Martin focuses his artistic lens tightly onto, hooves, legs, flying water and earth.  That's about all.  But yet, so little tells so much.

Look at the wet sheen on the animals' legs. It not only highlights wetness and light but it emphasizes the drama within the animal.

The light phtalo blue creates a surface halo effect. The contrasting temperature values between the upper oranges and the light blues emphasizes the tension within the horse. You can see the inner struggle of energy and power working its way through muscle, tendon and bone outwards into external action and then moving to the point of contact with the earth and disippating itself into flying bubbles - where energy bursts into air.

The leftward tilt of the animal and its loose inverted triangular shape with the apex in the bottom right corner and the minimalism of the work contribute to its overall impact.

I don't think that it will be long before this work finds the right home.

To view this and other works by Martin, please click here.

Wednesday, August 8, 2012

Martin Mobbs - A Solitary Artist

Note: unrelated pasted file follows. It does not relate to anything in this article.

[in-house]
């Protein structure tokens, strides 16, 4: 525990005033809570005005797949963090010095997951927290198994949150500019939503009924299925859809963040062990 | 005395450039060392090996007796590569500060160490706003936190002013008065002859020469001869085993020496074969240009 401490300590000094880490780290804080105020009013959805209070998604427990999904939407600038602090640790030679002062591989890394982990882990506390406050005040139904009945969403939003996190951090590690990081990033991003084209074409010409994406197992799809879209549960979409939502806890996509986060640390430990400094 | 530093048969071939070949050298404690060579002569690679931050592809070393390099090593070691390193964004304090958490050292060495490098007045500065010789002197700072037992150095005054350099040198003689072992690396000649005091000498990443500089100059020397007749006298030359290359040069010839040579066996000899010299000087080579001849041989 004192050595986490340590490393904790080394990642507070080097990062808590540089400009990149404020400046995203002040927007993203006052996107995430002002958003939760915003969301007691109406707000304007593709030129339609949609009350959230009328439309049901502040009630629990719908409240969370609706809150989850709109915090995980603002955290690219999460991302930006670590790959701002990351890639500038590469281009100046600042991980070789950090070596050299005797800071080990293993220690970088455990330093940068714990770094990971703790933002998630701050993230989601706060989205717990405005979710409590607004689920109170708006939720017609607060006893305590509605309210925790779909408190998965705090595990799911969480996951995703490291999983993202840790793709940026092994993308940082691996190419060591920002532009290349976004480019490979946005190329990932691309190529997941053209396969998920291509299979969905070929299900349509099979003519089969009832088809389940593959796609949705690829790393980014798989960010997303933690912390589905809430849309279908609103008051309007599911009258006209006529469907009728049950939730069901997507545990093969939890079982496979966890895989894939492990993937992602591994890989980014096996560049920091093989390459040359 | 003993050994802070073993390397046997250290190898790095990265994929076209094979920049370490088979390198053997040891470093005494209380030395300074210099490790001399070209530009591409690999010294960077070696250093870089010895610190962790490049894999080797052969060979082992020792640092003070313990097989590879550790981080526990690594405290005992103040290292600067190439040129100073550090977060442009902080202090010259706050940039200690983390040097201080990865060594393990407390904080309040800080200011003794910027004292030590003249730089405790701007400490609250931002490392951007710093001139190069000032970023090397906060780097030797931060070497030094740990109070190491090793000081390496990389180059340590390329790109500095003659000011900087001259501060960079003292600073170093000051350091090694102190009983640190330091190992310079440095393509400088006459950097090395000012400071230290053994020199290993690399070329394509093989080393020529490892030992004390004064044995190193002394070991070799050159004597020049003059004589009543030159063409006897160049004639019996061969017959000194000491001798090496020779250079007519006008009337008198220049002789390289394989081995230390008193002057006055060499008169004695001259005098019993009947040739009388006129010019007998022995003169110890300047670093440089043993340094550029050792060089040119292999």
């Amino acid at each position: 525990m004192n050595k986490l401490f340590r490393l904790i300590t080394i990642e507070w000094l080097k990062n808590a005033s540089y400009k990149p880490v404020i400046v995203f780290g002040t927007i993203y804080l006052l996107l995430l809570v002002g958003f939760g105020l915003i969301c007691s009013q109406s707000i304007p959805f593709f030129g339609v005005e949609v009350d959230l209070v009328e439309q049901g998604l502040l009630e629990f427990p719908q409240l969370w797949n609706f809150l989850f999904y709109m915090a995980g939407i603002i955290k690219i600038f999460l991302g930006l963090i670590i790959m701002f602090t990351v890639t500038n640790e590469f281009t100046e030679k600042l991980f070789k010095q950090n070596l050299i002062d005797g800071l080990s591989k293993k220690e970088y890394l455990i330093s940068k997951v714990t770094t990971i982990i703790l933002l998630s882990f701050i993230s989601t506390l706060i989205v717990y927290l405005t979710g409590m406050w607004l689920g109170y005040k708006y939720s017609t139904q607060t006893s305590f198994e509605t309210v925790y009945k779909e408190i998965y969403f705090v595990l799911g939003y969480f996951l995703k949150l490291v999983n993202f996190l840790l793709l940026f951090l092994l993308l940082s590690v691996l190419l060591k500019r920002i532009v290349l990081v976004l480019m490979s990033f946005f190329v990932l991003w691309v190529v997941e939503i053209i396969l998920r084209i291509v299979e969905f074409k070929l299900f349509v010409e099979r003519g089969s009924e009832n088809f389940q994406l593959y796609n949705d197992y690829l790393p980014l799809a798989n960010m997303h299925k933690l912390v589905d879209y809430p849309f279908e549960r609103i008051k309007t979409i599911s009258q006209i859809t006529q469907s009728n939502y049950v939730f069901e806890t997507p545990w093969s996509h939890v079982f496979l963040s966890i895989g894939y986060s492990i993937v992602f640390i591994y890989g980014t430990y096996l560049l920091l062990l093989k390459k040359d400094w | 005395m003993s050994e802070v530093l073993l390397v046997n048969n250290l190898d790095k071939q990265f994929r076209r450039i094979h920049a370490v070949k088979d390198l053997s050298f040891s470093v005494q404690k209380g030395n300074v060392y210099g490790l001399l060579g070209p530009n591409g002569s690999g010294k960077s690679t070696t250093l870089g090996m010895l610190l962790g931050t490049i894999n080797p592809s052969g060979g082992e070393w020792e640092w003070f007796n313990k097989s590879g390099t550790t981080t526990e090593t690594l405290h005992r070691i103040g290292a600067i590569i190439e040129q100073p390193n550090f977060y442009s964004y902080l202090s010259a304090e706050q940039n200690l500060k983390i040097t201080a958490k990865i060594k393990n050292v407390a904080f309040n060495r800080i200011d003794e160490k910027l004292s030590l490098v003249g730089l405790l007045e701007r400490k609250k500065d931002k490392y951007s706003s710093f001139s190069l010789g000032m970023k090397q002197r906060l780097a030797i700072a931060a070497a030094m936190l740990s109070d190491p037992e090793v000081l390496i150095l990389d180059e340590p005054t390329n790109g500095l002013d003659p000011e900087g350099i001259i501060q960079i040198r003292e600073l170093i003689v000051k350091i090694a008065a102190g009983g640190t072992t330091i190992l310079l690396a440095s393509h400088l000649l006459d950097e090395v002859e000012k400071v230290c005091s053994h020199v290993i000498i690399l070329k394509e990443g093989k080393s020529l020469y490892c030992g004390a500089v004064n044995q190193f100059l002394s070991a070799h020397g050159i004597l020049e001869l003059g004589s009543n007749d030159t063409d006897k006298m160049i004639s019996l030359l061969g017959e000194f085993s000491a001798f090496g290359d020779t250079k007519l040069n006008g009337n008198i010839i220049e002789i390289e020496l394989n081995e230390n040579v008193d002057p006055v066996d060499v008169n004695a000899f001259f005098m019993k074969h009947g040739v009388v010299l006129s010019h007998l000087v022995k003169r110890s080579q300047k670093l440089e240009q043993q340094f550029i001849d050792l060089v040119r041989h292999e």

I had the pleasure of spending an afternoon with Martin Mobbs. We hung out, drank coffee, and got into a long, art talk. After which, Martin invited me back to his place, in the countryside near the village of Ivanhoe, in Ontario.

Martin came into painting later in life. He is 60 years old.  When he reflects back, he says that he had 40 years of preparation.

Martin was born in England and he emigrated to Canada, as a fifteen year old boy with his family.  There was a degree of transience and disconnect in his early years. Different schools, different towns, and a change of countries.

He found his way into the Ontario College of Art but didn't connect with it. He admits to hanging out in the cafeteria a lot and not taking the experience as seriously as he might have.  He left without graduating.

Martin’s a solitary guy.  He drove a big rig and roamed the highways of Canada and the States carrying produce from city to city.   He developed a strong visual memory and an appreciation of landscape which he has never forgotten.

His life journey took him into the film industry where he spent 30 years as a scenic artist.  These were vital years in his development when he acquired a lot of technical skill.